U disputes claim of 'rubber-stamping' patients into drug research

  • Article by: Jeremy Olson , Star Tribune
  • Updated: March 20, 2013 - 11:38 PM

Officials say mentally ill research subjects were screened carefully.

  • 6
  • Comments

  • Results per page:
  • 1 - 6 of 6
sleestakMar. 21, 13 9:00 AM

To my knowledge the only thing the University of Minnesota rubber stamps is contracts for terrible coaches and $700,000 checks to U leadership alma maters...

4
1
drjudystoneMar. 21, 13 9:34 AM

Thank you for efforts towards a balanced report. I would add a couple of details, in part from my long experience conducting clinical research: --Prof. Elliott raises many questions that deserve better answers. The UMN could answer the question re the forms, by providing redacted copies of the evaluation to consent forms--and should do so not only for the CAFE trial, but for all of the studies involving that investigator and social worker/study coordinator. This includes the CATIE trial. --The Minnesota Board of Social Work found significant fault with the coordinator’s behavior and record keeping, including the coordinator’s failures of documentation and her signing forms with the investigator’s initials. I address this in my Scientific American series of posts, A Clinical Trial and Suicide Leave Many Questions: Part 2: Investigator Responsibilities (Dec 13, 2012). --The investigation by the FDA was remarkably superficial and limited in scope. I explain in SciAm Part 4: The UMN’s Response (Jan 8, 2013 post). --The University was dismissed from the suit on a technicality—that it had sovereign immunity, not that there was no foundation to the Markingson family claims. --The University has been somewhat less than forthcoming with me in response to questions I have posed. I will write about this in an upcoming post. --At this point, questions are being framed by the UMN as “allegations” against them and are all fielded by the Office of the General Counsel. While perhaps understandable from their perspective, this creates a climate of intimidation, chilling other faculty dissent. It also defeats any claim they have of transparency. Because of these concerns, I support Dr. Elliott’s call that there needs to be an impartial and independent investigation. Judy Stone, MD "Molecules to Medicine" blog on Scientific American

6
0
mchristiMar. 21, 1310:52 AM

Missing in many of the articles on this case is both detailed descriptions of the study and how participation of the study supposedly contributed to the suicide of Dan Markingson. What I've read about the CAFE study, it was designed to compare the effectiveness of already approved drugs used in standard practice. It didn't involve not treating certain patients or giving them placebos. Further, the study's findings showed very little difference in the outcomes or the rates of cessation of treatment among the various drugs studied. This makes it rather hard to see how participation in the study, regardless of any issues of properly obtained consent, contributed to Mr. Markingson's death when he was being treated for an illness with a markedly increased risk for suicide. There are many unanswered questions regarding the basic premise of these concerns that this and other articles leave untouched.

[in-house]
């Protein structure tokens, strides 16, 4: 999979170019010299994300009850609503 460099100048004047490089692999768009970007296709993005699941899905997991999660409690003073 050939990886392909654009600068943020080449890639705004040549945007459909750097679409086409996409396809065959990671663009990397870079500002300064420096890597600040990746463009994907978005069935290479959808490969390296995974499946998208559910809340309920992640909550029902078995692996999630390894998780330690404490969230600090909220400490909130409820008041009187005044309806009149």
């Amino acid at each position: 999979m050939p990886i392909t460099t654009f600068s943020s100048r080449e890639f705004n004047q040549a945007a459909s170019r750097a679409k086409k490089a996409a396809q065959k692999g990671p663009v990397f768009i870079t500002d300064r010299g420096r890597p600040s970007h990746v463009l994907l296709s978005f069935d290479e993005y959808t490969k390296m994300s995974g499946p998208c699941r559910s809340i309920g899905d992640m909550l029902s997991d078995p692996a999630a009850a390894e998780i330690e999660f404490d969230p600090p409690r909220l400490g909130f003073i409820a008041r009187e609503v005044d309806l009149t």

2
1
drjudystoneMar. 21, 1311:20 AM

to mchristi: There is a huge difference, even though the drugs were otherwise available. Normally, if someone is not responding well to Rx, the patient is changed to another medication or additional meds are added to their regimen. This was not done with Markingson, specifically because it was prohibited by the protocol. And he was continued despite various notations (in the deposition) that he was not doing all that well and despite his mother's pleading warning that he was at risk of suicide--a warning that the University did not respond to in any timely fashion. Hope that clarifies why the study participation is relevant. More detail in my continuing series. Judy Stone, MD "Molecules to Medicine" blog on Scientific American

3
0
kismet35Mar. 21, 1311:36 AM

From following this tragedy for years now and reading the different accounts that have become available, I'm more convinced than ever that the University has something to hide or has simply made the decision that no matter what comes out they've determined that no fault can ever be found. How would they ever explain that? In the article the University's attorney is quoted as saying if there are different forms out there that people should bring them in and let the University have a look at them. That's one of the most ludicrous statements I think I've ever heard. Does he really think people would trust him or the University at this point? It's a whole lot of the Fox-guarding the hen-house.

2
0
mchristiMar. 21, 1311:52 AM

Judy Stone, then the problem isn't participation in the study but rather the study protocols. Not adjusting the medication of a patient that needs to have their medication changed is a problem, and here would appear to undermine the purpose of the study. The consent form issue raised by Carl Elliott may not be unimportant in general, but given your comment above, it is a distraction from the central ethical issue of placing study protocol above treatment needs for a patient.

3
1
  • 1 - 6 of 6

Comment on this story   |  

ADVERTISEMENT

Connect with twitterConnect with facebookConnect with Google+Connect with PinterestConnect with PinterestConnect with RssfeedConnect with email newsletters

ADVERTISEMENT

ADVERTISEMENT

ADVERTISEMENT

ADVERTISEMENT

ADVERTISEMENT

question of the day

Poll: Who wins tonight's Game 4?

Weekly Question

ADVERTISEMENT